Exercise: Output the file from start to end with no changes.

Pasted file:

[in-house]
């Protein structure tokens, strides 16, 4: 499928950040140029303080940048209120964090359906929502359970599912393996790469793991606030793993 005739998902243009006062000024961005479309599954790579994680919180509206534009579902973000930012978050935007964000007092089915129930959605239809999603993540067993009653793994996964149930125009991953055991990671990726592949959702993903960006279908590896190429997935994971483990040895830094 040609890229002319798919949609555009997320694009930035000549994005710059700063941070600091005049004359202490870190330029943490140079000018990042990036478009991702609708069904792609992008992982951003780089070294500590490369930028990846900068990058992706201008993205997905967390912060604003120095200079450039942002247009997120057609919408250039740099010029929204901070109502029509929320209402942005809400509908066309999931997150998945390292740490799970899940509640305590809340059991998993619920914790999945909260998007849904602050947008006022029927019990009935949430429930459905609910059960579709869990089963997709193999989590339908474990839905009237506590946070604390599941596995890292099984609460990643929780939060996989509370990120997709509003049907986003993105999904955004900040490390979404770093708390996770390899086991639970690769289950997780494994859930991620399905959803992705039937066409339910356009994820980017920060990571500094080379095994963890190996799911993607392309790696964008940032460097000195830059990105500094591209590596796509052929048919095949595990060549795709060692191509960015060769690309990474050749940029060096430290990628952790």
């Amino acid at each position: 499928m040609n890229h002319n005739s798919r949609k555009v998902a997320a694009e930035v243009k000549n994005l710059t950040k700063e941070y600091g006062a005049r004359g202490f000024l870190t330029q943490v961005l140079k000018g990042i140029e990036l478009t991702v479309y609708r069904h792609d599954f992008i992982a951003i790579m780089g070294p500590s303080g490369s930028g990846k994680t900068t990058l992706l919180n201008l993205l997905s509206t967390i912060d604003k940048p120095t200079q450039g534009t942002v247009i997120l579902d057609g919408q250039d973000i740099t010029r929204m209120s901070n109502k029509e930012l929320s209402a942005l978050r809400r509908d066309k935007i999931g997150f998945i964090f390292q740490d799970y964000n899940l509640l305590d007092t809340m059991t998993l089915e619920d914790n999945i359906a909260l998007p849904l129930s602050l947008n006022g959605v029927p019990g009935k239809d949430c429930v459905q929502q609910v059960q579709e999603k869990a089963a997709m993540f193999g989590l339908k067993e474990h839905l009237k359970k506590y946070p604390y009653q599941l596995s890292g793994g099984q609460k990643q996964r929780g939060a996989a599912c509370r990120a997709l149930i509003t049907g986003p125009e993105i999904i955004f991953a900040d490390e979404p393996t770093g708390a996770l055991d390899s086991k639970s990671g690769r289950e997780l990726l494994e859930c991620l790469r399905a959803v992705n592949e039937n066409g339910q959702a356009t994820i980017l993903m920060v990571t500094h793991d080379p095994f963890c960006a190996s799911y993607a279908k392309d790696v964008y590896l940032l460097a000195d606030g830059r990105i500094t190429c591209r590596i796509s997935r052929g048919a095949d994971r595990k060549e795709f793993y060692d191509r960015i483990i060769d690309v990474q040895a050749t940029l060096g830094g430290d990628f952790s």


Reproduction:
[in-house]
């Protein structure tokens, strides 16, 4: 499928950040140029303080940048209120964090359906929502359970599912393996790469793991606030793993 005739998902243009006062000024961005479309599954790579994680919180509206534009579902973000930012978050935007964000007092089915129930959605239809999603993540067993009653793994996964149930125009991953055991990671990726592949959702993903960006279908590896190429997935994971483990040895830094 040609890229002319798919949609555009997320694009930035000549994005710059700063941070600091005049004359202490870190330029943490140079000018990042990036478009991702609708069904792609992008992982951003780089070294500590490369930028990846900068990058992706201008993205997905967390912060604003120095200079450039942002247009997120057609919408250039740099010029929204901070109502029509929320209402942005809400509908066309999931997150998945390292740490799970899940509640305590809340059991998993619920914790999945909260998007849904602050947008006022029927019990009935949430429930459905609910059960579709869990089963997709193999989590339908474990839905009237506590946070604390599941596995890292099984609460990643929780939060996989509370990120997709509003049907986003993105999904955004900040490390979404770093708390996770390899086991639970690769289950997780494994859930991620399905959803992705039937066409339910356009994820980017920060990571500094080379095994963890190996799911993607392309790696964008940032460097000195830059990105500094591209590596796509052929048919095949595990060549795709060692191509960015060769690309990474050749940029060096430290990628952790």
């Amino acid at each position: 499928m040609n890229h002319n005739s798919r949609k555009v998902a997320a694009e930035v243009k000549n994005l710059t950040k700063e941070y600091g006062a005049r004359g202490f000024l870190t330029q943490v961005l140079k000018g990042i140029e990036l478009t991702v479309y609708r069904h792609d599954f992008i992982a951003i790579m780089g070294p500590s303080g490369s930028g990846k994680t900068t990058l992706l919180n201008l993205l997905s509206t967390i912060d604003k940048p120095t200079q450039g534009t942002v247009i997120l579902d057609g919408q250039d973000i740099t010029r929204m209120s901070n109502k029509e930012l929320s209402a942005l978050r809400r509908d066309k935007i999931g997150f998945i964090f390292q740490d799970y964000n899940l509640l305590d007092t809340m059991t998993l089915e619920d914790n999945i359906a909260l998007p849904l129930s602050l947008n006022g959605v029927p019990g009935k239809d949430c429930v459905q929502q609910v059960q579709e999603k869990a089963a997709m993540f193999g989590l339908k067993e474990h839905l009237k359970k506590y946070p604390y009653q599941l596995s890292g793994g099984q609460k990643q996964r929780g939060a996989a599912c509370r990120a997709l149930i509003t049907g986003p125009e993105i999904i955004f991953a900040d490390e979404p393996t770093g708390a996770l055991d390899s086991k639970s990671g690769r289950e997780l990726l494994e859930c991620l790469r399905a959803v992705n592949e039937n066409g339910q959702a356009t994820i980017l993903m920060v990571t500094h793991d080379p095994f963890c960006a190996s799911y993607a279908k392309d790696v964008y590896l940032l460097a000195d606030g830059r990105i500094t190429c591209r590596i796509s997935r052929g048919a095949d994971r595990k060549e795709f793993y060692d191509r960015i483990i060769d690309v990474q040895a050749t940029l060096g830094g430290d990628f952790s």